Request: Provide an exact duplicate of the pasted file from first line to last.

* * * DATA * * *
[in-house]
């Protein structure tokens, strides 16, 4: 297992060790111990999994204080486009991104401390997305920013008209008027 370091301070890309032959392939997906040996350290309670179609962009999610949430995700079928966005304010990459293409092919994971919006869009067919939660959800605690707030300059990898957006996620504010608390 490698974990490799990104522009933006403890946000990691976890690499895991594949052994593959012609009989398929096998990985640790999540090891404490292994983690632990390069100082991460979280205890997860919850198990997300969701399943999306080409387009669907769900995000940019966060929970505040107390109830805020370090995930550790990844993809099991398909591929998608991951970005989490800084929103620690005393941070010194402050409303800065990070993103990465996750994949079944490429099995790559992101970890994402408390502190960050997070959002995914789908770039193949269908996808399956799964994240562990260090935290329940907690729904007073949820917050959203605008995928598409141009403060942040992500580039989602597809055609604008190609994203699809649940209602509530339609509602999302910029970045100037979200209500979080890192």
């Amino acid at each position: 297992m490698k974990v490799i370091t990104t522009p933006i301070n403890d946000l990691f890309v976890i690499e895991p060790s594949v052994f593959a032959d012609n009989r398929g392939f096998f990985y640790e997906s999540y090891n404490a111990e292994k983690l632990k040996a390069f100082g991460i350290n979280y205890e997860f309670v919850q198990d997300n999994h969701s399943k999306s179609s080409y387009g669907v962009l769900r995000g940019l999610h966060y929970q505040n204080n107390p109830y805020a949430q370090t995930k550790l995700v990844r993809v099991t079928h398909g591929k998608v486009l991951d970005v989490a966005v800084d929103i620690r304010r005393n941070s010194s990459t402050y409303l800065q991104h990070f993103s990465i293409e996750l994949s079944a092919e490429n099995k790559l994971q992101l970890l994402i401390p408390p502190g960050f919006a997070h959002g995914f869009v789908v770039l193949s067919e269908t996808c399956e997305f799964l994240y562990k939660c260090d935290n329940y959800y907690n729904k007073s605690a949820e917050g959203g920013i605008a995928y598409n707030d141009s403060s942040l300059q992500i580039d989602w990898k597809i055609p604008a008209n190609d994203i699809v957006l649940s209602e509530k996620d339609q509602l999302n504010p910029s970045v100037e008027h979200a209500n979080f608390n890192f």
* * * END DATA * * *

[in-house]
């Protein structure tokens, strides 16, 4: 297992060790111990999994204080486009991104401390997305920013008209008027 370091301070890309032959392939997906040996350290309670179609962009999610949430995700079928966005304010990459293409092919994971919006869009067919939660959800605690707030300059990898957006996620504010608390 490698974990490799990104522009933006403890946000990691976890690499895991594949052994593959012609009989398929096998990985640790999540090891404490292994983690632990390069100082991460979280205890997860919850198990997300969701399943999306080409387009669907769900995000940019966060929970505040107390109830805020370090995930550790990844993809099991398909591929998608991951970005989490800084929103620690005393941070010194402050409303800065990070993103990465996750994949079944490429099995790559992101970890994402408390502190960050997070959002995914789908770039193949269908996808399956799964994240562990260090935290329940907690729904007073949820917050959203605008995928598409141009403060942040992500580039989602597809055609604008190609994203699809649940209602509530339609509602999302910029970045100037979200209500979080890192």
């Amino acid at each position: 297992m490698k974990v490799i370091t990104t522009p933006i301070n403890d946000l990691f890309v976890i690499e895991p060790s594949v052994f593959a032959d012609n009989r398929g392939f096998f990985y640790e997906s999540y090891n404490a111990e292994k983690l632990k040996a390069f100082g991460i350290n979280y205890e997860f309670v919850q198990d997300n999994h969701s399943k999306s179609s080409y387009g669907v962009l769900r995000g940019l999610h966060y929970q505040n204080n107390p109830y805020a949430q370090t995930k550790l995700v990844r993809v099991t079928h398909g591929k998608v486009l991951d970005v989490a966005v800084d929103i620690r304010r005393n941070s010194s990459t402050y409303l800065q991104h990070f993103s990465i293409e996750l994949s079944a092919e490429n099995k790559l994971q992101l970890l994402i401390p408390p502190g960050f919006a997070h959002g995914f869009v789908v770039l193949s067919e269908t996808c399956e997305f799964l994240y562990k939660c260090d935290n329940y959800y907690n729904k007073s605690a949820e917050g959203g920013i605008a995928y598409n707030d141009s403060s942040l300059q992500i580039d989602w990898k597809i055609p604008a008209n190609d994203i699809v957006l649940s209602e509530k996620d339609q509602l999302n504010p910029s970045v100037e008027h979200a209500n979080f608390n890192f």